Much has been made lately of changes in the world of television news. Brokaw and Rather have left their respective nightly newscasts, and people have begun to question whether those very newscasts have become dinosaurs in the age of 24-hour cable news networks and the internet.
However, very few people have given credit (or blame) to the man most responsible for the changing nature of today√?¬Ę√Ę‚??¬¨√Ę‚??¬Ęs television news coverage. I√?¬Ę√Ę‚??¬¨√Ę‚??¬Ęm talking about O.J. Simpson. As he prowls the nation√?¬Ę√Ę‚??¬¨√Ę‚??¬Ęs golf courses searching for the real murderers of his ex-wife, let us not forget that it was the Simpson saga that taught TV news directors an important lesson: a Big Story can generate big numbers and big profits. Without a Big Story, ratings take a tumble, so it√?¬Ę√Ę‚??¬¨√Ę‚??¬Ęs important to have that one dominating story that goes on and on and on.
Some Big Stories are obvious: 9/11 and The War in Iraq, but some Big Stories have to be elevated to that status to keep all the talking heads talking: Gary Condit, Laci Peterson, Kobe Bryant, Michael Jackson. Without a new daily chapter in an ongoing Big Story soap opera, the news is just the news. How the heck do you promote that?
The major networks gave the Simpson story extensive coverage, pre-empting a lot of their regular programming to do it, and their payoff was big ratings. However, they also unknowingly began digging the graves of their own news divisions, because it was the cable networks that were better suited to apply the lessons learned from the O.J. coverage.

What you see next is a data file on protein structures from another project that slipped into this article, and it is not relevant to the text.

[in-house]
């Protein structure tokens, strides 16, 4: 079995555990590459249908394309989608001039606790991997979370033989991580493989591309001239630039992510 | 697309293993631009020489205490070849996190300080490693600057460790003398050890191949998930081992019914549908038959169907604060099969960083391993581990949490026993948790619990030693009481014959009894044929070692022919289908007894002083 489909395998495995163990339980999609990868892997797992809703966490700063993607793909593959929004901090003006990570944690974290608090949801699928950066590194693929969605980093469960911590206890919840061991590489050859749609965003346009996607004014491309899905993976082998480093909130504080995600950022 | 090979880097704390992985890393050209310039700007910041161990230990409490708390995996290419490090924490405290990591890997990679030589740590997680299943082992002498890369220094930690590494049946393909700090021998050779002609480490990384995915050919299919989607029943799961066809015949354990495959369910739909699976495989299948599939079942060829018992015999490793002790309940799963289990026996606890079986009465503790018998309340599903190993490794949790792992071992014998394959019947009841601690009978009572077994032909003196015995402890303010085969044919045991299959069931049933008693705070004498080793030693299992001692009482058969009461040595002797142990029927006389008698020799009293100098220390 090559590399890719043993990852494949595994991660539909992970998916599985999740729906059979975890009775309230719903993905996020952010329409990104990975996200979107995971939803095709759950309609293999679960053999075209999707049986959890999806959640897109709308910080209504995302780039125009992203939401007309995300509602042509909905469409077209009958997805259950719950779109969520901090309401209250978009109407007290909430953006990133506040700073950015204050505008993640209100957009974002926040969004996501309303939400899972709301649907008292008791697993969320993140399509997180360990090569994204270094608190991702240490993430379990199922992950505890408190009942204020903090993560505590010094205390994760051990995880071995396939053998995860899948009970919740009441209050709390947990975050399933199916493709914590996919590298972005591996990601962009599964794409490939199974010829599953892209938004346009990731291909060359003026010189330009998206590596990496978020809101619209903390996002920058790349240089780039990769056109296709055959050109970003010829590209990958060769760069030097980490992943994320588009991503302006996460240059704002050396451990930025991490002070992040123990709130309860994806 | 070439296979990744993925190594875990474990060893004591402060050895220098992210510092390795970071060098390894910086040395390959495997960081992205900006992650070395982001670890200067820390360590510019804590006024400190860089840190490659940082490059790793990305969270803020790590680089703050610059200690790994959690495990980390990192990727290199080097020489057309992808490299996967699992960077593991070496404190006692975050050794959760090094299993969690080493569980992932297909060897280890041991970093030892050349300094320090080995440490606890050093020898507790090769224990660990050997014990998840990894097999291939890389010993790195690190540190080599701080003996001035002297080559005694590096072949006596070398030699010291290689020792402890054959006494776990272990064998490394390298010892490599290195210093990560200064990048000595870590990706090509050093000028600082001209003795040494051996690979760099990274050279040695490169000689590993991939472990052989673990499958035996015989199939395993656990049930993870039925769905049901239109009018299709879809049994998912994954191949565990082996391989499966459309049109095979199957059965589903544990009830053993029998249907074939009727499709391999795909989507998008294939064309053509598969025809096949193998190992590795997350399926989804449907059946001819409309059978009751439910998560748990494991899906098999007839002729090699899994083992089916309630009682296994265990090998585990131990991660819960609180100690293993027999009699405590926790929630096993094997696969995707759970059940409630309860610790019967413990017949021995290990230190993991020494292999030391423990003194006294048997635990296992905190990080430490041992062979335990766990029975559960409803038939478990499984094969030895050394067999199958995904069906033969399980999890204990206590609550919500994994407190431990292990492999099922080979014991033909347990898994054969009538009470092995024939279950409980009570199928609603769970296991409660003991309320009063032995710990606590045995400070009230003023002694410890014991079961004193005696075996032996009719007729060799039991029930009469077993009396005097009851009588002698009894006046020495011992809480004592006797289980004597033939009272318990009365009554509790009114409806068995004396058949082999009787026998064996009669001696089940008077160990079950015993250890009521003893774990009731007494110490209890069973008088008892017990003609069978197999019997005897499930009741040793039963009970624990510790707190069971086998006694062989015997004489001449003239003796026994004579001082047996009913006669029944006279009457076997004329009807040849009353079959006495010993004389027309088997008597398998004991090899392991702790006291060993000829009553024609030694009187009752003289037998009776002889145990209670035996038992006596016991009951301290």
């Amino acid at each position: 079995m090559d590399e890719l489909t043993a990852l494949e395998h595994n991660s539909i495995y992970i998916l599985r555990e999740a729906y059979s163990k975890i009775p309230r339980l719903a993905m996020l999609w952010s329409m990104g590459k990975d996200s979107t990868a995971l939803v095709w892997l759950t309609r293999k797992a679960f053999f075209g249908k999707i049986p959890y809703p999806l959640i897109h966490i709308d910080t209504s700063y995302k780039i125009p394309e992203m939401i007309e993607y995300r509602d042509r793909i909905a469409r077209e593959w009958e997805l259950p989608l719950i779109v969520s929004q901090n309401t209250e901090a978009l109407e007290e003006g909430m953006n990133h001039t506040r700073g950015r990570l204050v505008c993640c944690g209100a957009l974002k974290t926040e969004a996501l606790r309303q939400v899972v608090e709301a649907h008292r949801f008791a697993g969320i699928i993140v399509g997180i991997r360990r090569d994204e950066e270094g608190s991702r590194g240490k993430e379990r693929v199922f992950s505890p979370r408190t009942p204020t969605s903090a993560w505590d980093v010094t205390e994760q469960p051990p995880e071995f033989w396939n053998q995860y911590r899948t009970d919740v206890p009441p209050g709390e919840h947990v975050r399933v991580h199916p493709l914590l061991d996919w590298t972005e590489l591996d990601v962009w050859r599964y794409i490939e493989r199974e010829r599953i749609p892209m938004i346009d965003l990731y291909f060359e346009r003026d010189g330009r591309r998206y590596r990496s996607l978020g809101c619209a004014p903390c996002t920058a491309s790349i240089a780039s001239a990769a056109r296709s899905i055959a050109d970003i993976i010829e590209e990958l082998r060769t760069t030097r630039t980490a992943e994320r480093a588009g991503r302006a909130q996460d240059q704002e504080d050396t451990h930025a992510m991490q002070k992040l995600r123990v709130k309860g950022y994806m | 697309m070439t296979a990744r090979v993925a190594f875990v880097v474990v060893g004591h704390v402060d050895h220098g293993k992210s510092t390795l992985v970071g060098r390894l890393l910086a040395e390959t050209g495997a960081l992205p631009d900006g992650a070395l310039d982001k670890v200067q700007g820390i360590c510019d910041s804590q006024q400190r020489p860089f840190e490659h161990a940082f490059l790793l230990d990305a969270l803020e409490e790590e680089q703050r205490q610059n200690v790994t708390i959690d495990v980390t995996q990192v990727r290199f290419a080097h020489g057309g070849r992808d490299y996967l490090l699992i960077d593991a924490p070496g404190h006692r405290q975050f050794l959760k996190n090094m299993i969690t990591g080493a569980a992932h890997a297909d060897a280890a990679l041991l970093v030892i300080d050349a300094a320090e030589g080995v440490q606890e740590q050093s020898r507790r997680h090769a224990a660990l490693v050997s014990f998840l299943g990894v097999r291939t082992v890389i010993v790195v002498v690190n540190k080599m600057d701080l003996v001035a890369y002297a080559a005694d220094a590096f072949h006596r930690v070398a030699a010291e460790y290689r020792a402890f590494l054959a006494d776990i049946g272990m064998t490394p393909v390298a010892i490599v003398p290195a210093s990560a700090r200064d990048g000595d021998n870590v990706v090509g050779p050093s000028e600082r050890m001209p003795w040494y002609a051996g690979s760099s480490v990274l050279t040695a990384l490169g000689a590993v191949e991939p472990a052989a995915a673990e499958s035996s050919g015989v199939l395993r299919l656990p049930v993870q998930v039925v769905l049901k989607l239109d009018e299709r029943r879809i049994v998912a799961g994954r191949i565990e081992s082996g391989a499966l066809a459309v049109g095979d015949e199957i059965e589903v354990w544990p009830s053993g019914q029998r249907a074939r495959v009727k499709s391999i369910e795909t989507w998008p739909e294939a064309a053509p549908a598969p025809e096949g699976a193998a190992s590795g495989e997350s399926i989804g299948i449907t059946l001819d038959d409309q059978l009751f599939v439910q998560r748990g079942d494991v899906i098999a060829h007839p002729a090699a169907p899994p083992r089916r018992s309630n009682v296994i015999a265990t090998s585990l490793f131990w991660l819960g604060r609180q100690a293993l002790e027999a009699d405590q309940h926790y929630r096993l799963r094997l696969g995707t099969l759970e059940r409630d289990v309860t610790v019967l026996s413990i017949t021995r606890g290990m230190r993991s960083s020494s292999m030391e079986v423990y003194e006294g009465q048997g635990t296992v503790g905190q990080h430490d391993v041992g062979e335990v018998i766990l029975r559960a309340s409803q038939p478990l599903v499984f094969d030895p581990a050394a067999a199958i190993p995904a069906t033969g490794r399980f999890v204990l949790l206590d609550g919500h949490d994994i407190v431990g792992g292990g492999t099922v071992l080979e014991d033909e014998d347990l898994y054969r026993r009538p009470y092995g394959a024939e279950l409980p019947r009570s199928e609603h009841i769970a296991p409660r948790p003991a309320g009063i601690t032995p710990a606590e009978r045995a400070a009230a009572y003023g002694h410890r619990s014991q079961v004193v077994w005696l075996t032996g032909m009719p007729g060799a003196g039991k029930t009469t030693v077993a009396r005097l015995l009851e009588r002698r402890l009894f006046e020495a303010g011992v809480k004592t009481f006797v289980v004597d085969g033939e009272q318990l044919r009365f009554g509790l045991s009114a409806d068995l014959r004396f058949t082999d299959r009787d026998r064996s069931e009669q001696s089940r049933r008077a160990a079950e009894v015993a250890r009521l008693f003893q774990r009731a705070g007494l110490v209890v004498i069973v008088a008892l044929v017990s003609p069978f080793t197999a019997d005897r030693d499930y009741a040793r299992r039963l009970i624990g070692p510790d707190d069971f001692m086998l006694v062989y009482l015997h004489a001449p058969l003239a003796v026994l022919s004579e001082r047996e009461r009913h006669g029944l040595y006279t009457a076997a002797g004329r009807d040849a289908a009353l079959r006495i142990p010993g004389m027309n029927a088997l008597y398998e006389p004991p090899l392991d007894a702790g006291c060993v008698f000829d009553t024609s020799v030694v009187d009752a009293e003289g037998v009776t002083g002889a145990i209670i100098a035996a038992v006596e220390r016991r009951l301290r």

So you now have the spectacle of fancy graphics on Fox New Channel, MSNBC, CNBC and CNN day after day and night after night promoting the current Big Story (usually the same one). Hour upon hour of speculation, discussion and argument from pseudo-experts and peripheral players in these events keep millions glued to their sets. New developments seem to occur every hour, even though they are very rarely new and frequently not even developments. In this world of the Big Story, there can even be √?¬Ę√Ę‚??¬¨√?‚??Breaking News√?¬Ę√Ę‚??¬¨ ¬Ě at a trial while the jury is asleep. A neat trick.
The barn door is already closed, and there√?¬Ę√Ę‚??¬¨√Ę‚??¬Ęs no going back. However, a plus side does exist, because there is a certain comfort in waking up and finding that Michael Jackson is still the Big Story. At least it tells you that nothing horrible has happened in the world that would force them to move on to real news.
Little did we realize, as we watched the Ford Bronco travel along California√?¬Ę√Ę‚??¬¨√Ę‚??¬Ęs freeways and listened to O.J. Simpson on his cell phone, that he — and we — were being driven into the era of the Big Story. Thanks for nothing, O.J.